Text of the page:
Following Brexit, UK workers can no longer avail of EU Regulations regarding social security. These Regulations provided a system of rules identifying the appropriate jurisdiction in which social security was to be paid in respect of cross border workers. This typically would involve applying for what was known as an A1 certificate, with social security rights allocated to one jurisdiction only, thereby avoiding double social security costs for personnel.

In an effort to try and mitigate any disruption, a bi lateral agreement on social security between Ireland and the UK has come into force. Whilst the agreement will in most cases mimic the EU rules (and thereby avoid double social security costs), its protections only extend to Irish and UK citizens. Consequently, a double social security cost could arise for UK employees working in Ireland who are neither a citizen of Ireland or the UK. Furthermore, applications for the relevant ‘certificate of coverage’ (formerly A1 under EU rules) for all UK citizens either posted or working in Ireland should be made as soon as possible with effect from 1 January 2021.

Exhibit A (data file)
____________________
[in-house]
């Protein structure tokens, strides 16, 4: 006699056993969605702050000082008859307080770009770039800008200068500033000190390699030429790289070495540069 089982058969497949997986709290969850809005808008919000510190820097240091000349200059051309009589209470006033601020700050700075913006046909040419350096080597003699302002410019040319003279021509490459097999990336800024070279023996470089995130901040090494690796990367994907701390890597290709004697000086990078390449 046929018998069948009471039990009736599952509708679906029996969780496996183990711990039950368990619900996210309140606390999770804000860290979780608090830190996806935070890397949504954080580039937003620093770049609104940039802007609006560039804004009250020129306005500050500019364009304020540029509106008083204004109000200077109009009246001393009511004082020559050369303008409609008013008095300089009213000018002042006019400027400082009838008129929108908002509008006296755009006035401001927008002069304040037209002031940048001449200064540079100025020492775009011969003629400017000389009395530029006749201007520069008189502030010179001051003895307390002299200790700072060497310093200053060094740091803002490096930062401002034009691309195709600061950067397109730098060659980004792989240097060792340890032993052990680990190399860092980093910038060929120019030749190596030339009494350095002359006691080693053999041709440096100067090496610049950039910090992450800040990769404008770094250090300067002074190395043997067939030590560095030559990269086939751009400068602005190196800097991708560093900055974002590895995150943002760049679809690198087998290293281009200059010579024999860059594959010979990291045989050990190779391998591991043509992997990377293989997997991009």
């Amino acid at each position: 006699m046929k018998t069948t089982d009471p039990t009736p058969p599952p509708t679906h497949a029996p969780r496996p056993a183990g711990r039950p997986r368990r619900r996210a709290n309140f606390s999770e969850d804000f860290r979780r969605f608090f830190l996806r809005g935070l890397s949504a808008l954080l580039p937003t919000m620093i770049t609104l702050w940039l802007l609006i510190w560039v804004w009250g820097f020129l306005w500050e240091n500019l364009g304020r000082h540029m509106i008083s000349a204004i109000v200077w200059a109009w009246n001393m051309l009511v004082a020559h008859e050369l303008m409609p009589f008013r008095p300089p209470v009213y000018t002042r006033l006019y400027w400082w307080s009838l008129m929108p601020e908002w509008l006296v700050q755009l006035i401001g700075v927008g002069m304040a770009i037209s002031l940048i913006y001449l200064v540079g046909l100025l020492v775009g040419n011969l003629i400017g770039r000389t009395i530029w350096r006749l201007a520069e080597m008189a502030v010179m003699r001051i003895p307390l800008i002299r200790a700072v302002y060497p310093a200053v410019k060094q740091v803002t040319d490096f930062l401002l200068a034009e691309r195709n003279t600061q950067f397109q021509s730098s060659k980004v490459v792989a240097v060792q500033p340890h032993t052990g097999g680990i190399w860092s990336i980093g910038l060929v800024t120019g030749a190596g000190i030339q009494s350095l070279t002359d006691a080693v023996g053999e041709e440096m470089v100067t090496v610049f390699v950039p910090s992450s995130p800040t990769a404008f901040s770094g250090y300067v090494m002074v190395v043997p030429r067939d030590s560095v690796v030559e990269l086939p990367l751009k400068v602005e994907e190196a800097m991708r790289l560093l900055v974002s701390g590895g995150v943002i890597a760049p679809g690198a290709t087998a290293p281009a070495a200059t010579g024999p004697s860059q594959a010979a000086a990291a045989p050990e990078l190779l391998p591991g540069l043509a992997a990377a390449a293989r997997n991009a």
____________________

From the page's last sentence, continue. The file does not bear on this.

Issues for ‘non-goods’ sectors

This deal does not cover a number of industries, particularly those which do not trade in goods. For them, it will be very difficult to resolve a number of issues. For example, the deal does not answer key questions about financial services, which was put aside early in the process. The UK financial services sector has not been granted equivalence by the EU. This would have allowed UK financial services firms to continue to serve clients in the EU. This results in significant uncertainty and a reduction in the capacity of the financial services sector in the UK to trade with the EU.  

On the upside, there are opportunities for newly established Irish subsidiaries of UK financial services and FinTech firms to sell financial services direct to the EU market. There are over 450m customers, and Ireland can act as a bridge into Europe. A PwC survey recently revealed that 67% of global asset managers plan to increase their presence in Ireland in the year ahead. The addition of Investment Limited Partnership legislation also increases Ireland’s attractiveness for Sustainable / ESG products and Private Equity investment management. There is potential for a significant number of jobs to be created. 

The five key actions businesses can take now

Supply Chain

Assess the role that the UK plays in your being supplied from or servicing the rest of the EU. Where possible, it may make more sense to build direct supply links with EU markets in order to avoid the complexity of moving goods through the UK. With new direct ferry services, there are now options for businesses to consider.